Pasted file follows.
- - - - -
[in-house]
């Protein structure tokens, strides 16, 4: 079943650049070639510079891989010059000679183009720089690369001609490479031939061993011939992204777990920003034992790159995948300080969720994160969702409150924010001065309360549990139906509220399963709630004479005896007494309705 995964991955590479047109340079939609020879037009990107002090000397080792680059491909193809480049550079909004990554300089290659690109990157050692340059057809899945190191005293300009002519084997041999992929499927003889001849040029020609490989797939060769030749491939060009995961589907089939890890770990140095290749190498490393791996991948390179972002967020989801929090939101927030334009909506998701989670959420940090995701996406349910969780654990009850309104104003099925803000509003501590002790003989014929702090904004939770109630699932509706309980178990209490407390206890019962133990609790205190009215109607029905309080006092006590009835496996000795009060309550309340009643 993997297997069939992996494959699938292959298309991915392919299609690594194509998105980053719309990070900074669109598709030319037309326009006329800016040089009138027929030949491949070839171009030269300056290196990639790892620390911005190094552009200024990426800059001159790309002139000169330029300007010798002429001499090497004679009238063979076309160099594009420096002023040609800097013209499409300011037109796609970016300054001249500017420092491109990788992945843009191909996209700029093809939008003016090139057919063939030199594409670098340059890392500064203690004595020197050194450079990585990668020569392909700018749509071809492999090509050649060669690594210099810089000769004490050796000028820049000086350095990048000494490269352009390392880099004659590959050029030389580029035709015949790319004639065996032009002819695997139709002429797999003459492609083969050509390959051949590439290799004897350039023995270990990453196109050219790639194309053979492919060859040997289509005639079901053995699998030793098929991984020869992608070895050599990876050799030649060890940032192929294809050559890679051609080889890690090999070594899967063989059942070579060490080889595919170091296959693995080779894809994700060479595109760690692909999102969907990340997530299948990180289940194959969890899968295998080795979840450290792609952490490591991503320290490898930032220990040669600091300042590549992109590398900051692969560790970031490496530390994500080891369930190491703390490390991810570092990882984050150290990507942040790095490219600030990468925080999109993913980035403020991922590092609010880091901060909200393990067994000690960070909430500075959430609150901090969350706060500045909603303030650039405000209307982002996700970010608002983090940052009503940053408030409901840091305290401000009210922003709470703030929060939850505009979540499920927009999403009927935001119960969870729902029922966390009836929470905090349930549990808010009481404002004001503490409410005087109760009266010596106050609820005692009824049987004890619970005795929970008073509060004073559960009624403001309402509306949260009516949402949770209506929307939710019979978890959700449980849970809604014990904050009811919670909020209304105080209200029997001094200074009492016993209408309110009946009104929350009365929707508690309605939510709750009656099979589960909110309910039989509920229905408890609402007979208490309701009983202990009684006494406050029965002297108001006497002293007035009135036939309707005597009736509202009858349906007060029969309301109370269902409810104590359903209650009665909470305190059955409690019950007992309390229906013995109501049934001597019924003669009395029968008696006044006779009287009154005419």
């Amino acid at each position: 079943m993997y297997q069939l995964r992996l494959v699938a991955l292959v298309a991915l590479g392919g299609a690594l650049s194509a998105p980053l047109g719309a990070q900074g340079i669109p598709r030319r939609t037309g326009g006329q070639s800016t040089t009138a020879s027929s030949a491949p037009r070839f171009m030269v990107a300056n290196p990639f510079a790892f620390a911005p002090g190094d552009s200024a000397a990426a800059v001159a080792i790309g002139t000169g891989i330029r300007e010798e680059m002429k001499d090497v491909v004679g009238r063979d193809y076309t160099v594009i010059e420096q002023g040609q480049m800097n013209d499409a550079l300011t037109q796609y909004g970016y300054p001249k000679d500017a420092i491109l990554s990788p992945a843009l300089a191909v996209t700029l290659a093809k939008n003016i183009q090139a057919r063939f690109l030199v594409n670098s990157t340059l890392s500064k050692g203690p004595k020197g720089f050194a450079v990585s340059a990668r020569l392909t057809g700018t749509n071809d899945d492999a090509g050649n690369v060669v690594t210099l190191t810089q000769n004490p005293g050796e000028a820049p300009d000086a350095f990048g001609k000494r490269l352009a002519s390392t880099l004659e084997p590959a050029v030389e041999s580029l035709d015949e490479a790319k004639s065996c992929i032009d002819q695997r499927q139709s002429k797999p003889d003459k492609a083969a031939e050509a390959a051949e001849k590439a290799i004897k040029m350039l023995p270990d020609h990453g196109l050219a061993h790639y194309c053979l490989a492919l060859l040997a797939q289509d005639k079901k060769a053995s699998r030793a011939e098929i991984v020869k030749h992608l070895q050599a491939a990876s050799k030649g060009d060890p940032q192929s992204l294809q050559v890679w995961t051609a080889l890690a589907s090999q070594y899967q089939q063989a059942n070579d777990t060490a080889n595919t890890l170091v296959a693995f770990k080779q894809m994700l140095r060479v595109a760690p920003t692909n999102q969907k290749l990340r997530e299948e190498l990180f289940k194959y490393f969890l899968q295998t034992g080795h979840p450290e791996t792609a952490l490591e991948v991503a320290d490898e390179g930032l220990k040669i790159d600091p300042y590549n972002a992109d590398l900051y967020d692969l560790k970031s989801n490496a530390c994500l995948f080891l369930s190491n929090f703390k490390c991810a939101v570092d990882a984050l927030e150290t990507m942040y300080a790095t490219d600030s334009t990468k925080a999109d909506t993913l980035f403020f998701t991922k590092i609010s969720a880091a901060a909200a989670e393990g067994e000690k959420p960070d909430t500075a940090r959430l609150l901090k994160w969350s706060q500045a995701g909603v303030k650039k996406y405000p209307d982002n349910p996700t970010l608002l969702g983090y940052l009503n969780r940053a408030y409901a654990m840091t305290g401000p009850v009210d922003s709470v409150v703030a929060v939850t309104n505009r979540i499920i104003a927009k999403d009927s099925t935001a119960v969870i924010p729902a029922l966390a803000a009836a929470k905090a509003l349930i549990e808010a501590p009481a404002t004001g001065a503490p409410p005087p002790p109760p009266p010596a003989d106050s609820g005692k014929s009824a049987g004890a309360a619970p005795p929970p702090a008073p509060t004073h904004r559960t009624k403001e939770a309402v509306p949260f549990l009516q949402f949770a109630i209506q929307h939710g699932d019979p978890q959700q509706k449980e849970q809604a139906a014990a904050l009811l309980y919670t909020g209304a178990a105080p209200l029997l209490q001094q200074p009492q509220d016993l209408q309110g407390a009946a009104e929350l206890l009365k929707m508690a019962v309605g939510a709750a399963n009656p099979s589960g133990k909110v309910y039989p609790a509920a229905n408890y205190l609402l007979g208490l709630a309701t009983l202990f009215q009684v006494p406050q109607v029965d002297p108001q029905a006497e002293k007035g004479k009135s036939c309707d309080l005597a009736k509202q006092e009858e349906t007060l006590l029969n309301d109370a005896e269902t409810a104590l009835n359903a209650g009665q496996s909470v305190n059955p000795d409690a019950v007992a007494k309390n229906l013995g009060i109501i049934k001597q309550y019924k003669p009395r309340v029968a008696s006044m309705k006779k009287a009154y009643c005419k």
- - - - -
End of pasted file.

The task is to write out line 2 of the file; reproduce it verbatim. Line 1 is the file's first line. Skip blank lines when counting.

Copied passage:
């Protein structure tokens, strides 16, 4: 079943650049070639510079891989010059000679183009720089690369001609490479031939061993011939992204777990920003034992790159995948300080969720994160969702409150924010001065309360549990139906509220399963709630004479005896007494309705 995964991955590479047109340079939609020879037009990107002090000397080792680059491909193809480049550079909004990554300089290659690109990157050692340059057809899945190191005293300009002519084997041999992929499927003889001849040029020609490989797939060769030749491939060009995961589907089939890890770990140095290749190498490393791996991948390179972002967020989801929090939101927030334009909506998701989670959420940090995701996406349910969780654990009850309104104003099925803000509003501590002790003989014929702090904004939770109630699932509706309980178990209490407390206890019962133990609790205190009215109607029905309080006092006590009835496996000795009060309550309340009643 993997297997069939992996494959699938292959298309991915392919299609690594194509998105980053719309990070900074669109598709030319037309326009006329800016040089009138027929030949491949070839171009030269300056290196990639790892620390911005190094552009200024990426800059001159790309002139000169330029300007010798002429001499090497004679009238063979076309160099594009420096002023040609800097013209499409300011037109796609970016300054001249500017420092491109990788992945843009191909996209700029093809939008003016090139057919063939030199594409670098340059890392500064203690004595020197050194450079990585990668020569392909700018749509071809492999090509050649060669690594210099810089000769004490050796000028820049000086350095990048000494490269352009390392880099004659590959050029030389580029035709015949790319004639065996032009002819695997139709002429797999003459492609083969050509390959051949590439290799004897350039023995270990990453196109050219790639194309053979492919060859040997289509005639079901053995699998030793098929991984020869992608070895050599990876050799030649060890940032192929294809050559890679051609080889890690090999070594899967063989059942070579060490080889595919170091296959693995080779894809994700060479595109760690692909999102969907990340997530299948990180289940194959969890899968295998080795979840450290792609952490490591991503320290490898930032220990040669600091300042590549992109590398900051692969560790970031490496530390994500080891369930190491703390490390991810570092990882984050150290990507942040790095490219600030990468925080999109993913980035403020991922590092609010880091901060909200393990067994000690960070909430500075959430609150901090969350706060500045909603303030650039405000209307982002996700970010608002983090940052009503940053408030409901840091305290401000009210922003709470703030929060939850505009979540499920927009999403009927935001119960969870729902029922966390009836929470905090349930549990808010009481404002004001503490409410005087109760009266010596106050609820005692009824049987004890619970005795929970008073509060004073559960009624403001309402509306949260009516949402949770209506929307939710019979978890959700449980849970809604014990904050009811919670909020209304105080209200029997001094200074009492016993209408309110009946009104929350009365929707508690309605939510709750009656099979589960909110309910039989509920229905408890609402007979208490309701009983202990009684006494406050029965002297108001006497002293007035009135036939309707005597009736509202009858349906007060029969309301109370269902409810104590359903209650009665909470305190059955409690019950007992309390229906013995109501049934001597019924003669009395029968008696006044006779009287009154005419």